Discovering the Blue Boy
Michel Pedrero, president of the association APCPO "Las Abelhos" is pleased to present us this American philately classic. The Blue Boy is a very rare stamp issued in 1847 by the post office of the city of Alexandria, Virginia, in the United States.
It takes its name from the characteristic that makes it unique, its colour. It is one of the few stamps to have remained from this extremely rare issue of Postmaster’s Provisionals made in Alexandria, from 1846 onwards. To date, only seven issues are known.
The “Blue Boy” is the only issue printed on blue paper, the others are on buff-coloured paper. Issued even before the federal government of the United States issued postage stamps, the Blue Boy has long been an icon of American philately. The envelope bearing this stamp once contained a letter detailing a forbidden love affair between young lovers of different religions that should have been burned when it was opened. Fortunately for today’s collectors, the young woman disobeyed this injunction. Thus the Blue Boy is today the only stamp of this issue.
The story of the “Blue Boy” from Alexandria has been written and told so many times that surely most collectors know the details by heart.
Inspired by the British postal reform of 1840, which required the sender of a postal item to pay for postage, several post office receivers in the United States decided to print postage stamps, most often valid only within their own state.
Alexandria was one of eleven cities that manufactured stamps to provide its citizens with a convenient way to pay for postage in an era prior to the introduction of national postage stamps in the United States on 1 July 1847.
These temporary stamps were manufactured under the direction of Postmaster Daniel Bryan. The identity of the printer who carried out the work is not known. However it has been suggested that it could be Edgar Snowden, the publisher of “ The Alexandria Gazette” whose offices were located near the post office.
The stamp is round. It was printed in pairs, from two images, in typography on blue or brown paper. These two images are not quite similar and are classified as Type I and II. Both types follow the same general circular design with the outer edge consisting of rosettes which surround in a smaller circle the words ” Alexandria * Post Office• *” with in the centre of the stamp the horizontal word “Paid” with below the figure ” 5 “.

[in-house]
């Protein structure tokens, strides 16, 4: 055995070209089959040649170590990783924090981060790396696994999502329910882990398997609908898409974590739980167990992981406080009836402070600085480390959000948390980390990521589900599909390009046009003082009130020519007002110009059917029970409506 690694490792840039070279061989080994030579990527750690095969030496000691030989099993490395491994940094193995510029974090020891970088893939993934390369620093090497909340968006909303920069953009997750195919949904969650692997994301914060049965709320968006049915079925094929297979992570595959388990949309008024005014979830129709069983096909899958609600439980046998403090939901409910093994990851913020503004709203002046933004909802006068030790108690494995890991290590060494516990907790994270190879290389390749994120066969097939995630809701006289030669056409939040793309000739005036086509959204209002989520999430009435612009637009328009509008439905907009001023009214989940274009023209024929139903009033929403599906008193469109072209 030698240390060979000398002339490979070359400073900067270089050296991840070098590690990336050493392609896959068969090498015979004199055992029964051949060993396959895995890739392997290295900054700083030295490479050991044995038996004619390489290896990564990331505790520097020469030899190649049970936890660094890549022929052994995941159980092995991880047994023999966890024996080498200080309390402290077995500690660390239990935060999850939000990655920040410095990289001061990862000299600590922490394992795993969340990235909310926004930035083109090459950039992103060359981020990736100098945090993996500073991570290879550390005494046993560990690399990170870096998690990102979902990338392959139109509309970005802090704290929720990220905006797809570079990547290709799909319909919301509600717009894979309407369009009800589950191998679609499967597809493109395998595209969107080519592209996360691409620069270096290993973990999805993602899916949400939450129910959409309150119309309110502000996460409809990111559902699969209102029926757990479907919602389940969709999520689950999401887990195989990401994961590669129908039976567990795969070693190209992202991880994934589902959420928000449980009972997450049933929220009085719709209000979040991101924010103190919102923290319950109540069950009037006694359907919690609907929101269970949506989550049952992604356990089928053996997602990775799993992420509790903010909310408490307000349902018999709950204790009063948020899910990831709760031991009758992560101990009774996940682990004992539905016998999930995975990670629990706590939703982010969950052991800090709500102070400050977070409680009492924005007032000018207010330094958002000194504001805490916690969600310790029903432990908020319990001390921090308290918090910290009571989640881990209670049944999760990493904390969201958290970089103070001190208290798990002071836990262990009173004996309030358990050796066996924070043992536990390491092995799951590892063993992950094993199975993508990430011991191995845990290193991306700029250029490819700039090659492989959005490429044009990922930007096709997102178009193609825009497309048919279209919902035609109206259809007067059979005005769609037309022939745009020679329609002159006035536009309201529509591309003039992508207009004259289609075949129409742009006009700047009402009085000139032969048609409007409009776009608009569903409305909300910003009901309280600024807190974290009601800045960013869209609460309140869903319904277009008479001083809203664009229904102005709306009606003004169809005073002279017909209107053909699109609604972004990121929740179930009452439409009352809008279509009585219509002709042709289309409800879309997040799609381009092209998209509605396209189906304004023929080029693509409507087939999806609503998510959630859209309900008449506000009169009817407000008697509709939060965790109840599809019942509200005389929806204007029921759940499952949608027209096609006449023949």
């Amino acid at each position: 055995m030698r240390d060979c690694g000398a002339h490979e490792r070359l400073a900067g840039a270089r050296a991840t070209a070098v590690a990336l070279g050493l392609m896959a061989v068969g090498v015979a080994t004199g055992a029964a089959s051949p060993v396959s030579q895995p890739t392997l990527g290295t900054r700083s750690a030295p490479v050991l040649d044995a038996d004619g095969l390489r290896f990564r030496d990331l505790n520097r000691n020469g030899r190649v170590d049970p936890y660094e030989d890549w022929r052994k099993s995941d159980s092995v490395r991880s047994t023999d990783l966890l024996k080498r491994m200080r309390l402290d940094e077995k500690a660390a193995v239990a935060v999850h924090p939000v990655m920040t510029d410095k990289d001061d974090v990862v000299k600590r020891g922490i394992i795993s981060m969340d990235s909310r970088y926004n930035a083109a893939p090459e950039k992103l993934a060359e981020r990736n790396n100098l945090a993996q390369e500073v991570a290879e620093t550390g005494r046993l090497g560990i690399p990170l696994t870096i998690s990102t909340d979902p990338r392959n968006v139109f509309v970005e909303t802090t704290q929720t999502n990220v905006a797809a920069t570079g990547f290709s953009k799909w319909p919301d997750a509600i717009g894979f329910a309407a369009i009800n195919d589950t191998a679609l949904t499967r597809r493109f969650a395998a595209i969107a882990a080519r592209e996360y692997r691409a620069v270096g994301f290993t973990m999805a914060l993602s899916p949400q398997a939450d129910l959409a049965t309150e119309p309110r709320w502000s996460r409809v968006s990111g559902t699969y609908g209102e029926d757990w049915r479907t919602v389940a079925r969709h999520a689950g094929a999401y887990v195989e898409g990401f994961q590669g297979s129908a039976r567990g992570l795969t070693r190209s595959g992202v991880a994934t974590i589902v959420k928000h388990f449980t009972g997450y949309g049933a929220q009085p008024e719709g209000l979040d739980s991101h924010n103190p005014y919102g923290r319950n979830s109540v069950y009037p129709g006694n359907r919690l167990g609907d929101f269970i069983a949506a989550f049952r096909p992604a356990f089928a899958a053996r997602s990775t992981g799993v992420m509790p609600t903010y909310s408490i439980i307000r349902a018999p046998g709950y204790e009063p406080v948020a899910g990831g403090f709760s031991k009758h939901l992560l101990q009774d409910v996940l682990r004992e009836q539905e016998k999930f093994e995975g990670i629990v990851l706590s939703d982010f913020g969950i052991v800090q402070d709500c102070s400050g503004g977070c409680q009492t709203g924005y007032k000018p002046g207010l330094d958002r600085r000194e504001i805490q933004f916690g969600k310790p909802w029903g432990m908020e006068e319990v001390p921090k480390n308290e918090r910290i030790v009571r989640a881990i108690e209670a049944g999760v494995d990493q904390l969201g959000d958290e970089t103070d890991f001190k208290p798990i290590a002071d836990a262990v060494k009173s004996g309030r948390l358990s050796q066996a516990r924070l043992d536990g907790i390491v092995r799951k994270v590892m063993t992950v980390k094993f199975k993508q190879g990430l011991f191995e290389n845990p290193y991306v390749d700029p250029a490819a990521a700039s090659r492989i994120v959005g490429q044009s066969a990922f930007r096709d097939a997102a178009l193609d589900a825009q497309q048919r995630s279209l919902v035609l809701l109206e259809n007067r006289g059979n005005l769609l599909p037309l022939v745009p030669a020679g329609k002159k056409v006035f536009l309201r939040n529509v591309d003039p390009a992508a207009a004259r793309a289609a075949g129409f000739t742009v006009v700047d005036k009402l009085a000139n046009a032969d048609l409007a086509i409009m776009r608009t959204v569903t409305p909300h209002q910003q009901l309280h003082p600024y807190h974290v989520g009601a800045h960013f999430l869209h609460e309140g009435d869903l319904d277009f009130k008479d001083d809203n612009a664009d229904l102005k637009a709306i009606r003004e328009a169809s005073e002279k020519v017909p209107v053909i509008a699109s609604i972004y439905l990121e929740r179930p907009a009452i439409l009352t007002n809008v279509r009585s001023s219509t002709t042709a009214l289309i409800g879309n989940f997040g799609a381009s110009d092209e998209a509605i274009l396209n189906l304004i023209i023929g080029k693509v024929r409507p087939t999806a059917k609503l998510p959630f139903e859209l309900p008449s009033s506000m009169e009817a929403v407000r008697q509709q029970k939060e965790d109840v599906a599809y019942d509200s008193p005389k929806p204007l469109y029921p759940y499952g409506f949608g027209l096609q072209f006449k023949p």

However, while type I has forty rosettes, only thirty-nine are found on type II, which also differs from type I in its letter and asterisk spacing. All are handcrafted. At present, only one copy of the Blue Boy is known, and six on brown paper. The production of two stamps at the same time suggests that at least one Blue Boy of type II must have existed.
The blue issue is not only unique, but is accompanied by a romantic tale of forbidden love that has fascinated collectors for over a century.
On November 24, 1847, Mr. James Wallace Hooff used the stamp to send a love letter to Miss Jannett Hooff Brown in Richmond, Virginia. Her family was Presbyterian, Jannett’s family was Episcopalian.
These two lovers were second cousins, but their families had forbidden them to meet because of obvious religious differences.
Such as in Romeo and Juliet, the respective families prevented the young lovers, aged 24 and 23 respectively, from expressing their feelings openly.
They were forced to communicate in secret, with each stealth letter being a threat to exposure. In that letter, James wrote in part:
“The reasons you give for not writing often are valid. Whenever you think you can write me a line without arousing the attention of your cousin Wash, do so, for it gives me great pleasure to receive a letter from you, however short it may be.
Guided by the instinct of love, he went on to say:
“Mother laughed and said: ‘If there was love, my aunt Julia was sure to find it,’ and in making this remark, I think she looked at me, but I kept reading, as if what she said didn’t apply to me in the least. ”
Most notable is the last line of James Hooff’s letter, which simply stated: “burn as usual”.
If Jannett had followed his instructions, the Blue Boy from Alexandria would have been lost forever. However, for some unknown reason, Jannett chose not to destroy this letter and the stamp escaped a burning fate. The circumstances that motivated her decision to keep this letter, and no other in the correspondence, only add an incredibly mysterious aspect to this romantic correspondence.
James and Jannett’s secret correspondence lasted for years until February 17, 1853, when they were able to marry and raise a family of three children.
Their only love letter remained hidden until 1907, when their daughter, also named Jannett, discovered it hidden in her mother’s old sewing box.
She found it on November 10, 1907. At that time James Hooff had been in government service in Washington for several years. He lived with his daughter in Prince St., Alexandria, where the letter was found.
The “Blue Boy” is much more than just a postage stamp. It’s a story of doomed lovers. It is a philatelic icon that has captivated generation after generation, and leaves an empty space in the albums of almost every collector.
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It’s such a delight and enlightening to read about the history of different stamps. Thank you for enlightening me about such rich history.. Keep it up and God bless.
I’m not a USA collector but I did find the article on the blue boy extremely interesting, more of these type of articles please!
I am a collector of registered covers. When trawling through Papua New Guinea stamps and covers, I am cut out after 10,000 items. Why?